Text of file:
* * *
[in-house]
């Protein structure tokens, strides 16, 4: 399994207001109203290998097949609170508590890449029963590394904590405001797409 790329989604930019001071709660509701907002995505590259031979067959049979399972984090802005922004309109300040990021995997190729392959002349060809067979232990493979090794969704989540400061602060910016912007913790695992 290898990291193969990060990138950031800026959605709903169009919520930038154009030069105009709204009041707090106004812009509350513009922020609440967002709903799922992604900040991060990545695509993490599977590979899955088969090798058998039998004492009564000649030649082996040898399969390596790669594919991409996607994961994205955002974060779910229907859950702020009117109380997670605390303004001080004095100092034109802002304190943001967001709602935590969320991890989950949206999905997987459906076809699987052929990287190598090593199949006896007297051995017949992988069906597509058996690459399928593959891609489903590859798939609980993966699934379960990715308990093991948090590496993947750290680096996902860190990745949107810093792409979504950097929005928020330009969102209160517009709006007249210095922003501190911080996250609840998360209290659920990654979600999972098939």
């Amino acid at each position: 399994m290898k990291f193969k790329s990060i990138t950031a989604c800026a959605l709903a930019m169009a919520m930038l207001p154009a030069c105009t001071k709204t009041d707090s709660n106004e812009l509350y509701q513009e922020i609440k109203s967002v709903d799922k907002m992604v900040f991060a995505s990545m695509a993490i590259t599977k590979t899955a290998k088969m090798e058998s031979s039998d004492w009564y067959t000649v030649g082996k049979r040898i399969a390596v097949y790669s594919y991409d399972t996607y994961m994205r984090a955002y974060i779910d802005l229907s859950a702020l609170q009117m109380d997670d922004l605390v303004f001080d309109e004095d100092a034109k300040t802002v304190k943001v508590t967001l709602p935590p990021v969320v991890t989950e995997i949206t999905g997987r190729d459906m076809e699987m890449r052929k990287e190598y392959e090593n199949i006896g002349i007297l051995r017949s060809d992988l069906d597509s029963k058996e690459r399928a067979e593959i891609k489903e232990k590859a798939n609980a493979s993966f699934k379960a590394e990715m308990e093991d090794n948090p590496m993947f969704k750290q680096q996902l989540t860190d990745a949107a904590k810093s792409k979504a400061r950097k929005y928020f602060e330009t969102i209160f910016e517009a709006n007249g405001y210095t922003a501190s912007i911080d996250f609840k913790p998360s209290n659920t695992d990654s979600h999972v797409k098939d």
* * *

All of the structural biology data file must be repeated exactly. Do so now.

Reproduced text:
[in-house]
């Protein structure tokens, strides 16, 4: 399994207001109203290998097949609170508590890449029963590394904590405001797409 790329989604930019001071709660509701907002995505590259031979067959049979399972984090802005922004309109300040990021995997190729392959002349060809067979232990493979090794969704989540400061602060910016912007913790695992 290898990291193969990060990138950031800026959605709903169009919520930038154009030069105009709204009041707090106004812009509350513009922020609440967002709903799922992604900040991060990545695509993490599977590979899955088969090798058998039998004492009564000649030649082996040898399969390596790669594919991409996607994961994205955002974060779910229907859950702020009117109380997670605390303004001080004095100092034109802002304190943001967001709602935590969320991890989950949206999905997987459906076809699987052929990287190598090593199949006896007297051995017949992988069906597509058996690459399928593959891609489903590859798939609980993966699934379960990715308990093991948090590496993947750290680096996902860190990745949107810093792409979504950097929005928020330009969102209160517009709006007249210095922003501190911080996250609840998360209290659920990654979600999972098939």
């Amino acid at each position: 399994m290898k990291f193969k790329s990060i990138t950031a989604c800026a959605l709903a930019m169009a919520m930038l207001p154009a030069c105009t001071k709204t009041d707090s709660n106004e812009l509350y509701q513009e922020i609440k109203s967002v709903d799922k907002m992604v900040f991060a995505s990545m695509a993490i590259t599977k590979t899955a290998k088969m090798e058998s031979s039998d004492w009564y067959t000649v030649g082996k049979r040898i399969a390596v097949y790669s594919y991409d399972t996607y994961m994205r984090a955002y974060i779910d802005l229907s859950a702020l609170q009117m109380d997670d922004l605390v303004f001080d309109e004095d100092a034109k300040t802002v304190k943001v508590t967001l709602p935590p990021v969320v991890t989950e995997i949206t999905g997987r190729d459906m076809e699987m890449r052929k990287e190598y392959e090593n199949i006896g002349i007297l051995r017949s060809d992988l069906d597509s029963k058996e690459r399928a067979e593959i891609k489903e232990k590859a798939n609980a493979s993966f699934k379960a590394e990715m308990e093991d090794n948090p590496m993947f969704k750290q680096q996902l989540t860190d990745a949107a904590k810093s792409k979504a400061r950097k929005y928020f602060e330009t969102i209160f910016e517009a709006n007249g405001y210095t922003a501190s912007i911080d996250f609840k913790p998360s209290n659920t695992d990654s979600h999972v797409k098939d």